Brian Rae remembers his nephew, Dario Strang, as someone who was smart and did well in school. Rae thought Strang had a bright future ahead of him.
But on June 8, 2009, everything changed. After visiting a family member from Sioux Lookout, Ont., Strang returned to his home in Pikangikum First Nation and lost his life to suicide.
He was just 18 years old.
“He was a young man, he had everything going for him at that time,” says Brian Rae, originally from Sandy Lake First Nation, from his home in Sioux Lookout. “He was in school. He had aspirations of going into the army. He was already accepted to go into the Bold Eagle Program.”
The Bold Eagle Program is a summer military program for Indigenous youth. Strang is just one of the hundreds of Indigenous people who have lost their lives to suicide in northern Ontario.
APTN Investigates took a closer look at data collection around suicide and ethnicity and has learned the federal government and a handful of provinces are not keeping track of these deaths, despite there being a crisis. According to Nishnawbe Aski Nation, a political organization that oversees 49 communities in the north, there have been 562 suicide deaths since 1986. Of those deaths, 334 were males. Many of these deaths are also young people between the ages of 15-20 years old, accounting for 218 suicides.
The most common method used was by hanging, accounting for 417 of the deaths based on the data. Deputy Grand Chief Anna Betty Achneepineskum says these numbers do not shock her, knowing the issues facing the north.
“Our leadership, along with our NAN citizens acknowledge the need for community-based processes and programming to address underlying issues. We’re committed to advocating and lobbying for strength-based and empowering initiatives,” says Achneepineskum.
Issues of sexual abuse, bullying to addictions all contribute to suicide, Achneepineskum says, noting how the executive team at NAN remains committed to addressing these issues.
Almost 100 children lost to suicide in the north
For decades the suicide rates of Indigenous people in Canada have soared, spiking three times higher than the national public average, and five to six times higher than non-Indigenous youth in Canada. Suicide rates have also been a continual presence in northern Ontario. Many of those suicides involve Indigenous youth, and in some cases children.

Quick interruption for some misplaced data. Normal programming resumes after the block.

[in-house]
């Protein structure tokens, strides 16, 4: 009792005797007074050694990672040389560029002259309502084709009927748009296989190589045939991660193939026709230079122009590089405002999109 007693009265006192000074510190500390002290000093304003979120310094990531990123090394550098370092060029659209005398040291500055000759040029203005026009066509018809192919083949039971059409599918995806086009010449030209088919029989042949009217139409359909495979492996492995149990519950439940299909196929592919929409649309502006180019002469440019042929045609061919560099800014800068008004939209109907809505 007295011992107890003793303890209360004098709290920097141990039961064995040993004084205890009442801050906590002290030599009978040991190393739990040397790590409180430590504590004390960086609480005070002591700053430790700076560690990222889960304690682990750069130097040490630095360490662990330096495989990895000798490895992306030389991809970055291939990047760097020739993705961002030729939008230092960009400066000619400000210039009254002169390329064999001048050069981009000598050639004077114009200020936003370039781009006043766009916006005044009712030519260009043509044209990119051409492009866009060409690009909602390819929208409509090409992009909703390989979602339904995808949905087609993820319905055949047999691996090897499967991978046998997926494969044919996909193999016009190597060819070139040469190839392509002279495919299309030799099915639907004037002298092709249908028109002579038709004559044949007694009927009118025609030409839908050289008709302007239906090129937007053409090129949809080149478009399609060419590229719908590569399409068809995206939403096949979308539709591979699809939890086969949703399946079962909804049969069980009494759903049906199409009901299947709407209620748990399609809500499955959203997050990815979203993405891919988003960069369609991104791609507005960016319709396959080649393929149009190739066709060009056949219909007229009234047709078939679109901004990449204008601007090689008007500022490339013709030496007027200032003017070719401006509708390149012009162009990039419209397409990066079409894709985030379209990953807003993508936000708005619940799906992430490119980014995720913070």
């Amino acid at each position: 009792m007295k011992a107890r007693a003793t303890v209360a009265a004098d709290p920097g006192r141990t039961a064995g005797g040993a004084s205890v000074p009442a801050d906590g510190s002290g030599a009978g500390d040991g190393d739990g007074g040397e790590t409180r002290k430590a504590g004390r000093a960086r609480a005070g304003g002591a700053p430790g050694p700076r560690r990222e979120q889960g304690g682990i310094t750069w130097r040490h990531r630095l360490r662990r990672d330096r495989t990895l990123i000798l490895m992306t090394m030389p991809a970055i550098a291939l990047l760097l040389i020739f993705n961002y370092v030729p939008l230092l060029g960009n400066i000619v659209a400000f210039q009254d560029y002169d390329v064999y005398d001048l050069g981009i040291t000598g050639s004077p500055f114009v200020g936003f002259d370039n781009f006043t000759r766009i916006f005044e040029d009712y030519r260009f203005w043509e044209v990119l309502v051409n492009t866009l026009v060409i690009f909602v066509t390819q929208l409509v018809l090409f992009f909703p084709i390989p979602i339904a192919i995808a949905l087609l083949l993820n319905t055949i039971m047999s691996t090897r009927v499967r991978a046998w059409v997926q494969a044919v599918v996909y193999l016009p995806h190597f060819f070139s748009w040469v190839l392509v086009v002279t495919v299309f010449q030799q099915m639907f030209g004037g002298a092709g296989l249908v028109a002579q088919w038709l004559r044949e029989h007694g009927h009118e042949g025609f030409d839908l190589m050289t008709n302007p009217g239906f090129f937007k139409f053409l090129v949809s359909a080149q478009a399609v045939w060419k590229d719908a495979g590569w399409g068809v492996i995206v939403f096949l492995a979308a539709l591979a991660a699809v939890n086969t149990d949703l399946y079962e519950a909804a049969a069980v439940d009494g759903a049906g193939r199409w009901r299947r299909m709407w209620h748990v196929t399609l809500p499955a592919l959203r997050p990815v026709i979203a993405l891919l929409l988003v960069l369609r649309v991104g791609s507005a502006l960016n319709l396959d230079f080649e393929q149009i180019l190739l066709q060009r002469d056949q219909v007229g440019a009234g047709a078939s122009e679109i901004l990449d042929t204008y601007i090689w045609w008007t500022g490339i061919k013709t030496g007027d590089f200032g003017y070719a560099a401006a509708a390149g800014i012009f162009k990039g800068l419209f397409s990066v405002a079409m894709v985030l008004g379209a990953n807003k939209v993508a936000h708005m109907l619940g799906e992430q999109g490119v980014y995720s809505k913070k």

For instance, in the NAN territory, 87 lives were lost to suicide between the ages of 10-14 since 1986, based on NAN’s data. Achneepineskum says there are special circumstances present, too, when it comes to these young children taking their own lives, such as the involvement of the child welfare system.
Child welfare agency suspected First Nations girls were planning suicidesNDP MP Charlie Angus is appalled that the federal government is not keeping track of these losses, knowing how high the number of suicide deaths there are for northern Ontario.
“I feel it is unconscionable for a nation like Canada that we don’t have the information on the staggering death levels of young people to suicide,” says Angus. “In the case of Canada, the lives of Indigenous young people somehow don’t seem to be that much of a priority, and so nobody seems to think these horrific death rates are a cause for action.”
Angus is pushing to launch a national action plan for suicide that entails the government of Canada providing community-based suicide prevention programs linked to a comprehensive statistical overview of suicide. Despite spending millions on prevention, feds don’t keep track of suicide epidemic of Indigenous people even though data collection around suicide varies or is not gathered at all, as in the case of New Brunswick and the federal government, millions of dollar are allocated to suicide prevention and mental health by Health Canada.
More healing centres coming to Ontario
The Ministry of Health and Long-Term Care stated 10 healing and treatment centres will be established across Ontario. The centres will offer 50 new beds for Indigenous people and provide mental health counselling and cultural supports.
One healing centre is currently operating in Fort Frances, as for the other healing centres, the exact locations have yet to be determined. Although Achneepineskum is happy to see one centre in Fort Frances, she says it is still not located far enough north, given the number of residents living there.
“This has been part of Nishnawbe Aski Nation’s strategy and that is we have adequate resources for mental health whether it’s treatment or through healing centres,” says Achneepineskum.“We will continue to ensure we bring these services closer to home, especially for our children, whether they are in the court system or in the child welfare system.”